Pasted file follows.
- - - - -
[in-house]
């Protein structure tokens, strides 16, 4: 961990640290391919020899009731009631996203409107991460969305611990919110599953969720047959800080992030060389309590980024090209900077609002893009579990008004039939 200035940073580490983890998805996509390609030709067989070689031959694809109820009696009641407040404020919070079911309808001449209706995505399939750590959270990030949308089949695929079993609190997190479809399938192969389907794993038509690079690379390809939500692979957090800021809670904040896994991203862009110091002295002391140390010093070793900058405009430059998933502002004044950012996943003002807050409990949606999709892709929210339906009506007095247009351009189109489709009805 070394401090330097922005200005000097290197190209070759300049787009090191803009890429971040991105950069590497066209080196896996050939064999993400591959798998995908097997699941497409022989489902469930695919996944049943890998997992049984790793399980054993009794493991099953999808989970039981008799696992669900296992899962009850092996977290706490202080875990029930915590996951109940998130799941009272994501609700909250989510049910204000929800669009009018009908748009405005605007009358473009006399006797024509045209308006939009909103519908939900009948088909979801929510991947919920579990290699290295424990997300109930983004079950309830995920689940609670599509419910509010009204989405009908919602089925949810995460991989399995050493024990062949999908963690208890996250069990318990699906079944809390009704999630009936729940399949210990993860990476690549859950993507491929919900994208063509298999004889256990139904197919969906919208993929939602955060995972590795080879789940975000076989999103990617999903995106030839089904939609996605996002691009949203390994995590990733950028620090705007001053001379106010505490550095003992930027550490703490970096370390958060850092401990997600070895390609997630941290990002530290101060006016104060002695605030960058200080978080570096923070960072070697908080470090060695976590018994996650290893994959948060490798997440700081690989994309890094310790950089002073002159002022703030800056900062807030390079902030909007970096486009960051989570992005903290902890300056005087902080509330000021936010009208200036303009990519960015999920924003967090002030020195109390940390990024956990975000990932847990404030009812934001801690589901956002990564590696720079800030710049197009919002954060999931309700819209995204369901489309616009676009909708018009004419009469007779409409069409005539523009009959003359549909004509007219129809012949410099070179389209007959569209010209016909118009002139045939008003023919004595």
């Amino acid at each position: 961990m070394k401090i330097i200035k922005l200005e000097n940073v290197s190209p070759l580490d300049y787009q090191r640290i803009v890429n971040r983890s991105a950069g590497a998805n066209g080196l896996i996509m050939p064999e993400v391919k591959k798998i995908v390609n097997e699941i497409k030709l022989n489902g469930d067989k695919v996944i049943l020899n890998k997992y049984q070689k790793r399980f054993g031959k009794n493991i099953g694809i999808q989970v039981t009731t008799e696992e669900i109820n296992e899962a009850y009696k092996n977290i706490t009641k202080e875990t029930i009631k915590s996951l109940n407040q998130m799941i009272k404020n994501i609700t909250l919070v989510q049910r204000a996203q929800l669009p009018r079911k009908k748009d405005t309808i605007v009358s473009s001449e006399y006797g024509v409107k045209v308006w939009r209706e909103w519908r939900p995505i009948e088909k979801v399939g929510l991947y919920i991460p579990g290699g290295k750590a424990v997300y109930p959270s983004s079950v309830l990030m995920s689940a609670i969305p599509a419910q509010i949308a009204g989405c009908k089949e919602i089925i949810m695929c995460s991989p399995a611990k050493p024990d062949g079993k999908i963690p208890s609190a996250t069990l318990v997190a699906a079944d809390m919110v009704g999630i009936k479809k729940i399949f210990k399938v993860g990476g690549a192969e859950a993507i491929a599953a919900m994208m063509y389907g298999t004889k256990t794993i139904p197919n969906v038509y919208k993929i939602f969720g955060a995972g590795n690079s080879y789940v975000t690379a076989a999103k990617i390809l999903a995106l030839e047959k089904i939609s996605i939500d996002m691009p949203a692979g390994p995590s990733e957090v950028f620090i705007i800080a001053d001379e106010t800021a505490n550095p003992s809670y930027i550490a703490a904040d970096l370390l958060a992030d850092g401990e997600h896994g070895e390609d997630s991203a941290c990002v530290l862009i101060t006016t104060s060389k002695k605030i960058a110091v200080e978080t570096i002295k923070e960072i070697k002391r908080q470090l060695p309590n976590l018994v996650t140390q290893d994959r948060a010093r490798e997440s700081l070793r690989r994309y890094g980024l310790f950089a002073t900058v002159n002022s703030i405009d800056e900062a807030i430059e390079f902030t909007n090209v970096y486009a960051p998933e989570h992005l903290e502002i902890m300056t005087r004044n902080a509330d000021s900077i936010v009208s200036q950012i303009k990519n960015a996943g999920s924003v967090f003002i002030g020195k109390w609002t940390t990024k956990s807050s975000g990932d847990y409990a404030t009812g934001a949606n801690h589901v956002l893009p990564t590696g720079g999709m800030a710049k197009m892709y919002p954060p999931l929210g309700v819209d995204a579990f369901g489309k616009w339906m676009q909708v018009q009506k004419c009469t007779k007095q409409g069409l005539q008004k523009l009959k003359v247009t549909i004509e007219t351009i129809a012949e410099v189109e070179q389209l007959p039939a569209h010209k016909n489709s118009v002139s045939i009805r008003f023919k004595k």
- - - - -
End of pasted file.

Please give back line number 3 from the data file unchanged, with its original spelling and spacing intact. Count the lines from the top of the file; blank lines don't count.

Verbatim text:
């Amino acid at each position: 961990m070394k401090i330097i200035k922005l200005e000097n940073v290197s190209p070759l580490d300049y787009q090191r640290i803009v890429n971040r983890s991105a950069g590497a998805n066209g080196l896996i996509m050939p064999e993400v391919k591959k798998i995908v390609n097997e699941i497409k030709l022989n489902g469930d067989k695919v996944i049943l020899n890998k997992y049984q070689k790793r399980f054993g031959k009794n493991i099953g694809i999808q989970v039981t009731t008799e696992e669900i109820n296992e899962a009850y009696k092996n977290i706490t009641k202080e875990t029930i009631k915590s996951l109940n407040q998130m799941i009272k404020n994501i609700t909250l919070v989510q049910r204000a996203q929800l669009p009018r079911k009908k748009d405005t309808i605007v009358s473009s001449e006399y006797g024509v409107k045209v308006w939009r209706e909103w519908r939900p995505i009948e088909k979801v399939g929510l991947y919920i991460p579990g290699g290295k750590a424990v997300y109930p959270s983004s079950v309830l990030m995920s689940a609670i969305p599509a419910q509010i949308a009204g989405c009908k089949e919602i089925i949810m695929c995460s991989p399995a611990k050493p024990d062949g079993k999908i963690p208890s609190a996250t069990l318990v997190a699906a079944d809390m919110v009704g999630i009936k479809k729940i399949f210990k399938v993860g990476g690549a192969e859950a993507i491929a599953a919900m994208m063509y389907g298999t004889k256990t794993i139904p197919n969906v038509y919208k993929i939602f969720g955060a995972g590795n690079s080879y789940v975000t690379a076989a999103k990617i390809l999903a995106l030839e047959k089904i939609s996605i939500d996002m691009p949203a692979g390994p995590s990733e957090v950028f620090i705007i800080a001053d001379e106010t800021a505490n550095p003992s809670y930027i550490a703490a904040d970096l370390l958060a992030d850092g401990e997600h896994g070895e390609d997630s991203a941290c990002v530290l862009i101060t006016t104060s060389k002695k605030i960058a110091v200080e978080t570096i002295k923070e960072i070697k002391r908080q470090l060695p309590n976590l018994v996650t140390q290893d994959r948060a010093r490798e997440s700081l070793r690989r994309y890094g980024l310790f950089a002073t900058v002159n002022s703030i405009d800056e900062a807030i430059e390079f902030t909007n090209v970096y486009a960051p998933e989570h992005l903290e502002i902890m300056t005087r004044n902080a509330d000021s900077i936010v009208s200036q950012i303009k990519n960015a996943g999920s924003v967090f003002i002030g020195k109390w609002t940390t990024k956990s807050s975000g990932d847990y409990a404030t009812g934001a949606n801690h589901v956002l893009p990564t590696g720079g999709m800030a710049k197009m892709y919002p954060p999931l929210g309700v819209d995204a579990f369901g489309k616009w339906m676009q909708v018009q009506k004419c009469t007779k007095q409409g069409l005539q008004k523009l009959k003359v247009t549909i004509e007219t351009i129809a012949e410099v189109e070179q389209l007959p039939a569209h010209k016909n489709s118009v002139s045939i009805r008003f023919k004595k």